U.S. gains more jobs than expected, and unemployment falls as people stop seeking work
U.S. employers added a robust 263,000 jobs in April, suggesting that businesses have shrugged off earlier concerns that the economy might slow this year and anticipate strong customer demand.
The unemployment rate fell to its lowest level since 1969, dropping to 3.6%, from 3.8% — though that drop partly reflected an increase in the number of Americans who stopped looking for work. Average hourly pay rose 3.2% from 12 months earlier, a healthy increase though unchanged from the previous month.
Friday’s jobs report from the Labor Department showed that solid economic growth is still encouraging strong hiring nearly a decade into the economy’s recovery from the Great Recession. Analysts had expected the April report to show an increase in the neighborhood of 185,000 jobs.
Many businesses say they are struggling to find workers. Some have taken a range of steps to fill jobs, including training more entry-level workers, loosening educational requirements and raising pay.
The brightening picture represents a sharp improvement from the start of the year. At the time, the government was enduring a partial shutdown, the stock market had plunged, trade tensions between the United States and China were flaring and the Federal Reserve had just raised short-term interest rates in December for a fourth time in 2018. Analysts worried that the economy might barely expand in the first three months of the year.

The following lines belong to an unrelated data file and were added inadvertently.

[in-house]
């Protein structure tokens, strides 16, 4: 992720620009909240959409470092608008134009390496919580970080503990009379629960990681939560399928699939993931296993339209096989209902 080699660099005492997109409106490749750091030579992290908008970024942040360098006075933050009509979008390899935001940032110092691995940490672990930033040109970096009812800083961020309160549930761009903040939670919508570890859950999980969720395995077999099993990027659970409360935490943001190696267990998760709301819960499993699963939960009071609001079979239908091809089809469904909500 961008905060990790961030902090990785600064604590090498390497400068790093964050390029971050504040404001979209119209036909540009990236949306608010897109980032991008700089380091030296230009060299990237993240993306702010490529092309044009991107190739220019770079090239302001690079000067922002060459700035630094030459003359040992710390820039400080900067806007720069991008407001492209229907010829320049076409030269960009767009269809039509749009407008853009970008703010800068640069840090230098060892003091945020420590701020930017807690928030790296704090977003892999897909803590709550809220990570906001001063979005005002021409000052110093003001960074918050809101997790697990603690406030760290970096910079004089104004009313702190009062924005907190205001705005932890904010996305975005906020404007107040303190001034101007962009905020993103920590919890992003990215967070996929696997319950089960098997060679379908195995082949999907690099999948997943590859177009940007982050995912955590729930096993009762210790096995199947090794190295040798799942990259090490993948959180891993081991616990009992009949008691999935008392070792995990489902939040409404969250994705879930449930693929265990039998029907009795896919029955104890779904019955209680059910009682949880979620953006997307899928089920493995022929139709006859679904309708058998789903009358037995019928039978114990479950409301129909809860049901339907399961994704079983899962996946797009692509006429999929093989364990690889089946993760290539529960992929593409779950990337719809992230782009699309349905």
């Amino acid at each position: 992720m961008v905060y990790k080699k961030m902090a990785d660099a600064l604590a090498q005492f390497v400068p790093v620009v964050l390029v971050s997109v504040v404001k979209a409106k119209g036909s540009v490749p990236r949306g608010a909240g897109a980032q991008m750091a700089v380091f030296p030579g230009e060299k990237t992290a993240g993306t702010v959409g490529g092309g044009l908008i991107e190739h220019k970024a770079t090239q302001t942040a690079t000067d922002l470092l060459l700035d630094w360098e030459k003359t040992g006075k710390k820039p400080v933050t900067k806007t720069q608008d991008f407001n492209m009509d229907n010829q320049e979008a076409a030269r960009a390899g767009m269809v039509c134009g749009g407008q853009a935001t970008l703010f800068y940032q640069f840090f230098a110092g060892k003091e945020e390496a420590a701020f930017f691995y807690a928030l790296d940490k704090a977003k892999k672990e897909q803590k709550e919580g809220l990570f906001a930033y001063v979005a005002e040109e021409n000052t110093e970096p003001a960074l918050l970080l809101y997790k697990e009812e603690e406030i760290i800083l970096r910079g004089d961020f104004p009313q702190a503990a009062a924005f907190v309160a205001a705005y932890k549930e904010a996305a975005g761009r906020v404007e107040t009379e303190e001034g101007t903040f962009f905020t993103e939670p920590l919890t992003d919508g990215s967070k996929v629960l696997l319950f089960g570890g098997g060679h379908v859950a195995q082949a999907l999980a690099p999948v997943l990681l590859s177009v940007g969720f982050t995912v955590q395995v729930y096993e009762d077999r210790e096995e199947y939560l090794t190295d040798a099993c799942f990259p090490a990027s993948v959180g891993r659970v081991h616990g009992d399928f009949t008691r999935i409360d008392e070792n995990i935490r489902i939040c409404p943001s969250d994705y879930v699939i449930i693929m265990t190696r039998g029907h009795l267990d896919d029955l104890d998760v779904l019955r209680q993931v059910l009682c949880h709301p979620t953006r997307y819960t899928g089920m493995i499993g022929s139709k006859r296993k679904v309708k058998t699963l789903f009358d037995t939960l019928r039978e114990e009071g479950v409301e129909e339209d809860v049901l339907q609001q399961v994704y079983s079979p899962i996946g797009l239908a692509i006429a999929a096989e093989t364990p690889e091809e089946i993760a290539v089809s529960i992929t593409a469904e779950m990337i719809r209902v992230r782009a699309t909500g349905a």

Yet the outlook soon brightened. Chairman Jerome Powell signaled that the Fed would put rate hikes on hold. Trade negotiations between the U.S. and China made some progress. The economic outlook in some other major economies improved. Share prices rebounded.
The government reported that the U.S. economy grew at a 3.2% annual rate in the January-March period — the strongest pace for a first quarter since 2015. That said, the growth was led mostly by factors that could prove temporary — a restocking of inventories in warehouses and on store shelves and a narrowing of the U.S. trade deficit. By contrast, consumer spending and business investment, which more closely reflect the economy’s underlying strength, were relatively weak.
Yet American households have become more confident since the winter and are ramping up their spending. Consumer spending surged in March by the most in nearly a decade. A likely factor is that steady job growth and solid wage increases have enlarged Americans’ paychecks.
Businesses are also spending more freely. Orders to U.S. factories for long-lasting capital goods jumped in March by the most in eight months. That suggested that companies were buying more computers, machinery and other equipment to keep up with growing customer demand.
Housing is also rebounding after home sales had slumped in the second half of last year. Mortgage rates rose to nearly 5% last fall as the Fed raised interest rates. With the Fed now putting rate hikes on hold, borrowing costs have declined.
In February, sales of existing homes jumped by the most in three years. And in March, more Americans signed contracts to buy a house. Contract signings usually lead to finished sales one to two months later.